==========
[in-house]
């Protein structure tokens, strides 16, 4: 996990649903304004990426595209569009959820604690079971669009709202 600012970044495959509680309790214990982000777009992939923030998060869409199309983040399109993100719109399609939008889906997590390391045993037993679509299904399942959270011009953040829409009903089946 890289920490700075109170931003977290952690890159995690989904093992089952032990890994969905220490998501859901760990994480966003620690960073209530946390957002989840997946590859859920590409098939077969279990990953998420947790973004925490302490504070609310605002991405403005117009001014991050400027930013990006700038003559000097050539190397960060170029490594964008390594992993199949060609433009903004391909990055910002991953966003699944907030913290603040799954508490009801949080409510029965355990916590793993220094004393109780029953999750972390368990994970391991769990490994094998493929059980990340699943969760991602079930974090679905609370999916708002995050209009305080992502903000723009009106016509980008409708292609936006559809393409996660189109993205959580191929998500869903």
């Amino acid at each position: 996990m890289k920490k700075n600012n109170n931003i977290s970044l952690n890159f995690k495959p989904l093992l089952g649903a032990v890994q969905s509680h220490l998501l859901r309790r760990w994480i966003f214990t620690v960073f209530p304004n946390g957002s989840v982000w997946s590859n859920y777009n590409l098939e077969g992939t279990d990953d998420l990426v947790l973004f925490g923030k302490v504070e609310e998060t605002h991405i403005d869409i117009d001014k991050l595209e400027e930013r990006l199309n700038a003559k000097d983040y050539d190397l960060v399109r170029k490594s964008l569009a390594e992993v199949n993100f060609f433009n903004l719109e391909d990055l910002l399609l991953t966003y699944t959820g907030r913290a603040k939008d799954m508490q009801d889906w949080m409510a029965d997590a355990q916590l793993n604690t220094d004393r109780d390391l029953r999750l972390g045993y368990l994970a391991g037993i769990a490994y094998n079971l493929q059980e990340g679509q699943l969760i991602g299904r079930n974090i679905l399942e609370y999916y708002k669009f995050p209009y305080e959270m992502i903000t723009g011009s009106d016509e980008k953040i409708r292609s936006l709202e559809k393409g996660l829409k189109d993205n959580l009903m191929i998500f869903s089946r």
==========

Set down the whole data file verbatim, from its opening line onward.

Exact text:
[in-house]
């Protein structure tokens, strides 16, 4: 996990649903304004990426595209569009959820604690079971669009709202 600012970044495959509680309790214990982000777009992939923030998060869409199309983040399109993100719109399609939008889906997590390391045993037993679509299904399942959270011009953040829409009903089946 890289920490700075109170931003977290952690890159995690989904093992089952032990890994969905220490998501859901760990994480966003620690960073209530946390957002989840997946590859859920590409098939077969279990990953998420947790973004925490302490504070609310605002991405403005117009001014991050400027930013990006700038003559000097050539190397960060170029490594964008390594992993199949060609433009903004391909990055910002991953966003699944907030913290603040799954508490009801949080409510029965355990916590793993220094004393109780029953999750972390368990994970391991769990490994094998493929059980990340699943969760991602079930974090679905609370999916708002995050209009305080992502903000723009009106016509980008409708292609936006559809393409996660189109993205959580191929998500869903």
């Amino acid at each position: 996990m890289k920490k700075n600012n109170n931003i977290s970044l952690n890159f995690k495959p989904l093992l089952g649903a032990v890994q969905s509680h220490l998501l859901r309790r760990w994480i966003f214990t620690v960073f209530p304004n946390g957002s989840v982000w997946s590859n859920y777009n590409l098939e077969g992939t279990d990953d998420l990426v947790l973004f925490g923030k302490v504070e609310e998060t605002h991405i403005d869409i117009d001014k991050l595209e400027e930013r990006l199309n700038a003559k000097d983040y050539d190397l960060v399109r170029k490594s964008l569009a390594e992993v199949n993100f060609f433009n903004l719109e391909d990055l910002l399609l991953t966003y699944t959820g907030r913290a603040k939008d799954m508490q009801d889906w949080m409510a029965d997590a355990q916590l793993n604690t220094d004393r109780d390391l029953r999750l972390g045993y368990l994970a391991g037993i769990a490994y094998n079971l493929q059980e990340g679509q699943l969760i991602g299904r079930n974090i679905l399942e609370y999916y708002k669009f995050p209009y305080e959270m992502i903000t723009g011009s009106d016509e980008k953040i409708r292609s936006l709202e559809k393409g996660l829409k189109d993205n959580l009903m191929i998500f869903s089946r």